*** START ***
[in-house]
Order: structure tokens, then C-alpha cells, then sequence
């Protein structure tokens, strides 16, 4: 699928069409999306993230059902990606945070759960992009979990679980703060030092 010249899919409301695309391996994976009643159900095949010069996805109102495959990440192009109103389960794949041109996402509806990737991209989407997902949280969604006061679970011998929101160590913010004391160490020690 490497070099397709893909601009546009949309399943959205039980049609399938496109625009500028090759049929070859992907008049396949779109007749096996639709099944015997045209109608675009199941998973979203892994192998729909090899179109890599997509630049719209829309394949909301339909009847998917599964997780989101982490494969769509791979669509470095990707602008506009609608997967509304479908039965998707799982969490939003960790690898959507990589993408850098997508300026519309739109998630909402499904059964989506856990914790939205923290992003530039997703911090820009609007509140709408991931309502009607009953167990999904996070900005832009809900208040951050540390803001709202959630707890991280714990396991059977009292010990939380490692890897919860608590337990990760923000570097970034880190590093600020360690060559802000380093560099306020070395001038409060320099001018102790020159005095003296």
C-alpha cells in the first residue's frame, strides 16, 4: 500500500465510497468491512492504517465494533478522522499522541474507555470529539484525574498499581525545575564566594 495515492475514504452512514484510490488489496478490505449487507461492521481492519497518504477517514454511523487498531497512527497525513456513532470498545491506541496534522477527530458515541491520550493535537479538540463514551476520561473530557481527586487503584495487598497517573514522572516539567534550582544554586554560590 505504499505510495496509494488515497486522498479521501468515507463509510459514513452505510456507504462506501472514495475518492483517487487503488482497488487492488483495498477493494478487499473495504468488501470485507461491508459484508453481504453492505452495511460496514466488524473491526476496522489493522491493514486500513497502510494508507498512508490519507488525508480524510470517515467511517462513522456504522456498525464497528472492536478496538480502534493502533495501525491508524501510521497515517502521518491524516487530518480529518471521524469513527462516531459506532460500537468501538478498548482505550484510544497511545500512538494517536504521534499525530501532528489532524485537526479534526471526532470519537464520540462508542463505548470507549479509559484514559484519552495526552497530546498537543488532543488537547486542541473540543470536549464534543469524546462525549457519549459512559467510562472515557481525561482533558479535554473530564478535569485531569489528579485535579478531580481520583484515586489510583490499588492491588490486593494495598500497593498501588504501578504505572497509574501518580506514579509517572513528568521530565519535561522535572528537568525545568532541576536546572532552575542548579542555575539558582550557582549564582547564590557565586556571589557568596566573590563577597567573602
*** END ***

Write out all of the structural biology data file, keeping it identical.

[in-house]
Order: structure tokens, then C-alpha cells, then sequence
């Protein structure tokens, strides 16, 4: 699928069409999306993230059902990606945070759960992009979990679980703060030092 010249899919409301695309391996994976009643159900095949010069996805109102495959990440192009109103389960794949041109996402509806990737991209989407997902949280969604006061679970011998929101160590913010004391160490020690 490497070099397709893909601009546009949309399943959205039980049609399938496109625009500028090759049929070859992907008049396949779109007749096996639709099944015997045209109608675009199941998973979203892994192998729909090899179109890599997509630049719209829309394949909301339909009847998917599964997780989101982490494969769509791979669509470095990707602008506009609608997967509304479908039965998707799982969490939003960790690898959507990589993408850098997508300026519309739109998630909402499904059964989506856990914790939205923290992003530039997703911090820009609007509140709408991931309502009607009953167990999904996070900005832009809900208040951050540390803001709202959630707890991280714990396991059977009292010990939380490692890897919860608590337990990760923000570097970034880190590093600020360690060559802000380093560099306020070395001038409060320099001018102790020159005095003296």
C-alpha cells in the first residue's frame, strides 16, 4: 500500500465510497468491512492504517465494533478522522499522541474507555470529539484525574498499581525545575564566594 495515492475514504452512514484510490488489496478490505449487507461492521481492519497518504477517514454511523487498531497512527497525513456513532470498545491506541496534522477527530458515541491520550493535537479538540463514551476520561473530557481527586487503584495487598497517573514522572516539567534550582544554586554560590 505504499505510495496509494488515497486522498479521501468515507463509510459514513452505510456507504462506501472514495475518492483517487487503488482497488487492488483495498477493494478487499473495504468488501470485507461491508459484508453481504453492505452495511460496514466488524473491526476496522489493522491493514486500513497502510494508507498512508490519507488525508480524510470517515467511517462513522456504522456498525464497528472492536478496538480502534493502533495501525491508524501510521497515517502521518491524516487530518480529518471521524469513527462516531459506532460500537468501538478498548482505550484510544497511545500512538494517536504521534499525530501532528489532524485537526479534526471526532470519537464520540462508542463505548470507549479509559484514559484519552495526552497530546498537543488532543488537547486542541473540543470536549464534543469524546462525549457519549459512559467510562472515557481525561482533558479535554473530564478535569485531569489528579485535579478531580481520583484515586489510583490499588492491588490486593494495598500497593498501588504501578504505572497509574501518580506514579509517572513528568521530565519535561522535572528537568525545568532541576536546572532552575542548579542555575539558582550557582549564582547564590557565586556571589557568596566573590563577597567573602